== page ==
A long time ago, I met up with a friend and she taught me to make folded paper stars. Later, I found out that they are actually called starbursts.
Back in the day, I only had copy paper and I made a practice star from that. You need 16 squares of paper to make one starburst, so it is not an insignificant amount of paper and I didn’t have that much pretty paper on hand. I was pretty proud of that simple white star. At some point, I glued it together.
It was a good technique and the results are impressive, so one Christmas, not long after, DH and I folded up bunches of legs to make ornaments for gifts. We also made some larger ones as gifts and Christmas passed. Then the process kind of fell off my radar and I forgot how to make these starbursts. Sadly, I couldn’t figure out how to make them by reengineering, because I glued the one I had left together.
So, time passed, but I kept looking at that star at the top of my design wall. I started to become obsessed by making one again. I searched the web and couldn’t find instructions. I was infuriated. I am a librarian, for goodness sake, I should have been able to find one measley set of instrustions.
I firmly put the problem into the back of my mind to torture me there – uh, rumble around – and let my subconscious work on it.
One day I was on a boring call and clicked over to Pinterest to peruse while I listened. Suddenly, I saw a folded paper star!!! It finally dawned on me to search Pinterest and after trying ‘starburst’, within moments, I found instructions on a blog!!! I know I reported on this in the last V& S post.
For awhile I basked in the knowledge that I had the instructions and could make a starburst anytime I wanted.
Last week, I decided to make one to see if works. Now I can’t really stop. I haven’t been doing much scrapbooking lately, so I took some paper and made a first star. I cut the paper to 8.5″ squares and made a pretty big starburst.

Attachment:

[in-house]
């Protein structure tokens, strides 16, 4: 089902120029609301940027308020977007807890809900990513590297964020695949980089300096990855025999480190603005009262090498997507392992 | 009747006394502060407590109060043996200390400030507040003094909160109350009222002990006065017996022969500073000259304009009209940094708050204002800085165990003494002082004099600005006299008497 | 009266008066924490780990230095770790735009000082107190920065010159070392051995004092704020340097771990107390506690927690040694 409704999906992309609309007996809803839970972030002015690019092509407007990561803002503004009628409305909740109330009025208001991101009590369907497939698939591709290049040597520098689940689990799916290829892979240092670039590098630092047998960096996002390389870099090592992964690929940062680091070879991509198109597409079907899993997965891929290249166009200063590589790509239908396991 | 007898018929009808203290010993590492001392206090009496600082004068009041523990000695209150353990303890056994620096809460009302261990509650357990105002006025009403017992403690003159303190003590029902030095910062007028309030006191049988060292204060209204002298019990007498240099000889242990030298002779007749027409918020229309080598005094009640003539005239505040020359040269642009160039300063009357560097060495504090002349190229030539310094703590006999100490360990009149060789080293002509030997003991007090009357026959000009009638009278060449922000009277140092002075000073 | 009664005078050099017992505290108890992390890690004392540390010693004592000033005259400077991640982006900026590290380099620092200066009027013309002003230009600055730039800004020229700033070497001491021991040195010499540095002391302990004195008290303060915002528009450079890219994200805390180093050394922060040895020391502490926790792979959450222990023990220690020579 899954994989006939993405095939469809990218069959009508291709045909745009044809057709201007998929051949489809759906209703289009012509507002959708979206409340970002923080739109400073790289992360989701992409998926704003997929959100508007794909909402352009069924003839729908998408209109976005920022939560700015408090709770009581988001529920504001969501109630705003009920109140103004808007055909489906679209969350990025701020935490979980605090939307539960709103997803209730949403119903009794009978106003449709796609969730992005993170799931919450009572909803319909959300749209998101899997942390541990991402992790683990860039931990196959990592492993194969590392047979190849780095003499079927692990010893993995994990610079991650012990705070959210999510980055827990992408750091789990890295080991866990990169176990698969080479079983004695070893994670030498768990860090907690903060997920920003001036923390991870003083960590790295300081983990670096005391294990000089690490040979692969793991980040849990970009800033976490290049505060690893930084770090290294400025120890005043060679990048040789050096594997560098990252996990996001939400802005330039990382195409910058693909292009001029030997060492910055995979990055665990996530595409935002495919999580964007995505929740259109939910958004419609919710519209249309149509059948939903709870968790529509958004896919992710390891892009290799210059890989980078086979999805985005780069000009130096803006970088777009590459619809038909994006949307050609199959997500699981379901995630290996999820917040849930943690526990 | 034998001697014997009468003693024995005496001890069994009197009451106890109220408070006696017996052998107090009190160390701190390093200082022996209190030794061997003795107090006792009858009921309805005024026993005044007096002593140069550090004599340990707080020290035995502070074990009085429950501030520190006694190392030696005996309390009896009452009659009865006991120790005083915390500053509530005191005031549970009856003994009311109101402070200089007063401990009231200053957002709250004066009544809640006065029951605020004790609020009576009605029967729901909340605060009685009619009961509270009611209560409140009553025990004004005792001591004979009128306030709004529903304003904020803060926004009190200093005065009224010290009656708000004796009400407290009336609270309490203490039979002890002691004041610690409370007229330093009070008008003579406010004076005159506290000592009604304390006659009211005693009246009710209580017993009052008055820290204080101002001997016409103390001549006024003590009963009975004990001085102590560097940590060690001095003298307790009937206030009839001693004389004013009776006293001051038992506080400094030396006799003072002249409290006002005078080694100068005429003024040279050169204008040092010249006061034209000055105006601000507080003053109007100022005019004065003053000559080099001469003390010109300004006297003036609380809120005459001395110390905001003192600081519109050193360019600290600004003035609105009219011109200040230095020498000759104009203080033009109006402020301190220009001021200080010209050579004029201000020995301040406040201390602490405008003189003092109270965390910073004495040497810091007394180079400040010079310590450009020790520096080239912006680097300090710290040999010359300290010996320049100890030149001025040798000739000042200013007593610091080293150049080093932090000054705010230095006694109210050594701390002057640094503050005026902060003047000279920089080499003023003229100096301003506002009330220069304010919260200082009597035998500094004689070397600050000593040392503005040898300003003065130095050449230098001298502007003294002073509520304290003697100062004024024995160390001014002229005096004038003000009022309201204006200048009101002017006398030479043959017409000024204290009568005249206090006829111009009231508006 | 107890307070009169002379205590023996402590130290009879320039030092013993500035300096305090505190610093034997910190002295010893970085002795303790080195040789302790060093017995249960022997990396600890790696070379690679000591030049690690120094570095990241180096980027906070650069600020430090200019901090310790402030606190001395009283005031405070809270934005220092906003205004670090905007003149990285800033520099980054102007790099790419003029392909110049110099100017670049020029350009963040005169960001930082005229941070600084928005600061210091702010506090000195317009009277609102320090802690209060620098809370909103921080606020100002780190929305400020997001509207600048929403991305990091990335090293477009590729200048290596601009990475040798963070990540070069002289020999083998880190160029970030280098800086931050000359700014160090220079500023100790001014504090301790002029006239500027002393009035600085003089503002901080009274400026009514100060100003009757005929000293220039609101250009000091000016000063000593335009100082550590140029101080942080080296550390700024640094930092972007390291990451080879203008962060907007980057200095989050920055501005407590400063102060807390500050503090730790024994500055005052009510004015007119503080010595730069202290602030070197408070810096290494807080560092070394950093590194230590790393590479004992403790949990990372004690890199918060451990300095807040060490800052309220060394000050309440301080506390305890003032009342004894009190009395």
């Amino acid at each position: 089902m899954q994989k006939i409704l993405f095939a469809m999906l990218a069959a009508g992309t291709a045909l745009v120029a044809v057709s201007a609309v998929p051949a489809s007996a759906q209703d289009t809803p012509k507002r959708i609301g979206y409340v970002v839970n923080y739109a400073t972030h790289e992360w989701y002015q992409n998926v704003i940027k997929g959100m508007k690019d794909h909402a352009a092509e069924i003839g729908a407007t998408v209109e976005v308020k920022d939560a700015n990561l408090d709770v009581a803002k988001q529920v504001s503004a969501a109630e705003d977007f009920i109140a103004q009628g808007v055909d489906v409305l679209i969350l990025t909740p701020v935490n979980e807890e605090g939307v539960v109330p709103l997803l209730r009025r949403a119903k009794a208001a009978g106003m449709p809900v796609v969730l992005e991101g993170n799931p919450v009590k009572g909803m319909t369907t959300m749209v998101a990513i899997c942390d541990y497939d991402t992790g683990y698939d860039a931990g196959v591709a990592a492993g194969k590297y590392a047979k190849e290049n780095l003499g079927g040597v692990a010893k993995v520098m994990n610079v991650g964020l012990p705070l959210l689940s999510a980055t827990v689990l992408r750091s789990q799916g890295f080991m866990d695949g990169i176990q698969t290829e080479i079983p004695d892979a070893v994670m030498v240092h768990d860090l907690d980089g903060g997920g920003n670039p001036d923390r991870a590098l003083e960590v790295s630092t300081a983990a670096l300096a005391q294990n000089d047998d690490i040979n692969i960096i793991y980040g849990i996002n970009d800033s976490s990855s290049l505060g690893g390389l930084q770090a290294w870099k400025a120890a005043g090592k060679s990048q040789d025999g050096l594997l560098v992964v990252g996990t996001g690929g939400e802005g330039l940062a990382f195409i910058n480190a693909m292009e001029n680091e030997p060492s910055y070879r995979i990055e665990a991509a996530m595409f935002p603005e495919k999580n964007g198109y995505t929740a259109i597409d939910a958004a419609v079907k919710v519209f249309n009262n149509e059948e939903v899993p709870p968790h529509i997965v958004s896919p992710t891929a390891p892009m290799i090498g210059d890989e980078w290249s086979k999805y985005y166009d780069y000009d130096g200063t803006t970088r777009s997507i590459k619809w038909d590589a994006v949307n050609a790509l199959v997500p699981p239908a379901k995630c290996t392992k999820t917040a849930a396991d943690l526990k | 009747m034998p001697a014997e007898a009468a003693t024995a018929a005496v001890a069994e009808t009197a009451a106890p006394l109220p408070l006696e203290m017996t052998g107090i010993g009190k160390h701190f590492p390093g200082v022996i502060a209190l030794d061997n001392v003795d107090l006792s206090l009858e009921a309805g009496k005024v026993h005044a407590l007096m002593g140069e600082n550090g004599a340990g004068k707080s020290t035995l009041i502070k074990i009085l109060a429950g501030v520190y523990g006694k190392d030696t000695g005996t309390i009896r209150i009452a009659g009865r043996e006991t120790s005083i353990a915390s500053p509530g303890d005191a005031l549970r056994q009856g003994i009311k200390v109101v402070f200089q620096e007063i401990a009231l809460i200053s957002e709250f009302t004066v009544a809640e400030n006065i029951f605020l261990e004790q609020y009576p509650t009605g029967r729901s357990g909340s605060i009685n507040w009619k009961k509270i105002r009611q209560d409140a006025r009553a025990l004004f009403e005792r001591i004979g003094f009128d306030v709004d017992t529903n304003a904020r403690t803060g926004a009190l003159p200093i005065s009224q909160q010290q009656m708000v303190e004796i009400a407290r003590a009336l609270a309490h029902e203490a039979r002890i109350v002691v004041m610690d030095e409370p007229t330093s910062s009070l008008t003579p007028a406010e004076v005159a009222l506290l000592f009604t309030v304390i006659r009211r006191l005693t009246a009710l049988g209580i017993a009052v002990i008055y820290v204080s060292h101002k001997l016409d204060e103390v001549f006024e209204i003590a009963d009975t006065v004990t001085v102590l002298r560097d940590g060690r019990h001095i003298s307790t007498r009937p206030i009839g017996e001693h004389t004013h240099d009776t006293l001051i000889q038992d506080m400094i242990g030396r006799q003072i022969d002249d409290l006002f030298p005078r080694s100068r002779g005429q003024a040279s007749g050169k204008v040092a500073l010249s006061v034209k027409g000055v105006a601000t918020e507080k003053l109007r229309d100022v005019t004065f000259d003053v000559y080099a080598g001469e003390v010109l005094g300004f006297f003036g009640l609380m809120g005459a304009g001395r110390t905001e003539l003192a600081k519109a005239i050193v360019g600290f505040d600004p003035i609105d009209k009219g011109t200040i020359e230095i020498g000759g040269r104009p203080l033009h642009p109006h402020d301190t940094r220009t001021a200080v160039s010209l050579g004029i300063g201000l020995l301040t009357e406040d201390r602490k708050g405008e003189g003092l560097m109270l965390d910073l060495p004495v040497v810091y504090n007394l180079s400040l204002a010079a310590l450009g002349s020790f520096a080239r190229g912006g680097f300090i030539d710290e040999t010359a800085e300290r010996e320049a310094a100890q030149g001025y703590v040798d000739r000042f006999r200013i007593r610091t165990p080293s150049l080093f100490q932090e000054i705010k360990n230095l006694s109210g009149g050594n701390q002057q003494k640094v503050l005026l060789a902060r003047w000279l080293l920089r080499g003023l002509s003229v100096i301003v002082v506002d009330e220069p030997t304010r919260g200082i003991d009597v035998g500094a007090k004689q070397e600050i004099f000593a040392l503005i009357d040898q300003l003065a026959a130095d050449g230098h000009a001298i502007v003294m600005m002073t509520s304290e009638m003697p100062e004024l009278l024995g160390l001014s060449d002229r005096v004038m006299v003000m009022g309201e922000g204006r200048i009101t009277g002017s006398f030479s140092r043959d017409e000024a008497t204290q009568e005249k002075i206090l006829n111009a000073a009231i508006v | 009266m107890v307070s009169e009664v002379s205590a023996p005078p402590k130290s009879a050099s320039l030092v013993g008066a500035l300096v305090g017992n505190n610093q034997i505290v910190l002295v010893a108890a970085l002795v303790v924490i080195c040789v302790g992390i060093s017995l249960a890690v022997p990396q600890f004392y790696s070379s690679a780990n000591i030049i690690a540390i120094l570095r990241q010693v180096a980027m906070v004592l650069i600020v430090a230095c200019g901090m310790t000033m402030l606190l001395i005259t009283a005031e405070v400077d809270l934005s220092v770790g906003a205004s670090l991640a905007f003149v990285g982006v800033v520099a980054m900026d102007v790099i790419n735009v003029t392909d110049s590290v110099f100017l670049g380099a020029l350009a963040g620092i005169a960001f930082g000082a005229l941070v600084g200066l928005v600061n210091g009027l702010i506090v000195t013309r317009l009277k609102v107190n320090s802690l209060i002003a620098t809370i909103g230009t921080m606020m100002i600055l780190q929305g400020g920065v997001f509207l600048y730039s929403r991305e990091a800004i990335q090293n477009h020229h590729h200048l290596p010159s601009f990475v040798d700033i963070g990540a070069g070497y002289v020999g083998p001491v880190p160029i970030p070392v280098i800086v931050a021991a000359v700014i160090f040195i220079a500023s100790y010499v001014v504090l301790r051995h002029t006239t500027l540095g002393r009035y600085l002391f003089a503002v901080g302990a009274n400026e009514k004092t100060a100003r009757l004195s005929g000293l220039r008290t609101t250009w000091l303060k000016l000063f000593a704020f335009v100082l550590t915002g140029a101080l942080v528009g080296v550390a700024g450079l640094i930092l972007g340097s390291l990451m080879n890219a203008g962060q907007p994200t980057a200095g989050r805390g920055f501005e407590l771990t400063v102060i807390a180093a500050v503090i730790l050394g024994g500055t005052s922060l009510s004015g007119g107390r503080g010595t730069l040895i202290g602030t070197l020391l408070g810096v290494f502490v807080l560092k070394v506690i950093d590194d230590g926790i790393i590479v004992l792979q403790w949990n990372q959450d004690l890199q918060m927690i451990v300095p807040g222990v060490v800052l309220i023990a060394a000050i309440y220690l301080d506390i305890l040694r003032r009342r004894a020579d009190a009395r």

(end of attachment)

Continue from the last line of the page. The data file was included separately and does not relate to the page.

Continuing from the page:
Next I went, coupon in hand, and bought some special pieces of 12″x12″ scrapbook paper and make them into another even more giant starburst. The paper I picked wasn’t matchy-matchy, but it reminded me of a line of fabric that kind of had a Paris theme with lots of pink and black. I just felt like these were the right patterns and motifs.
Paper is fun and everything, but I have a lot of fabric and I began wondering if I could make a starburst from fabric. I let the idea rattle around in my head and decided that one big problem was cutting 32 pieces of square fabric – well 16 pieces of fabric and 16 pieces of interfacing. Regardless of how much I cut in other projects, it seemed daunting for this starburst. I think it was a problem in my mind, because of the uncertainty of whether it would work.
Finally, I came up with charm squares. I got a Fresh Cuts charm pack out of my drawer and picked out 16 squares that I thought would work together. I worked on it at Sew Day and then finished it at home. You need Flatter or Best Press to make the pieces really flat.
The idea worked. I think the starburst came out really well. It is a little bright and cheerful. The only thing I need to think about is how to keep it together. Normally, the tension keeps them together, but the starburst wreath is kind of fragile if it gets handled too much. Sewing or gluing are my options.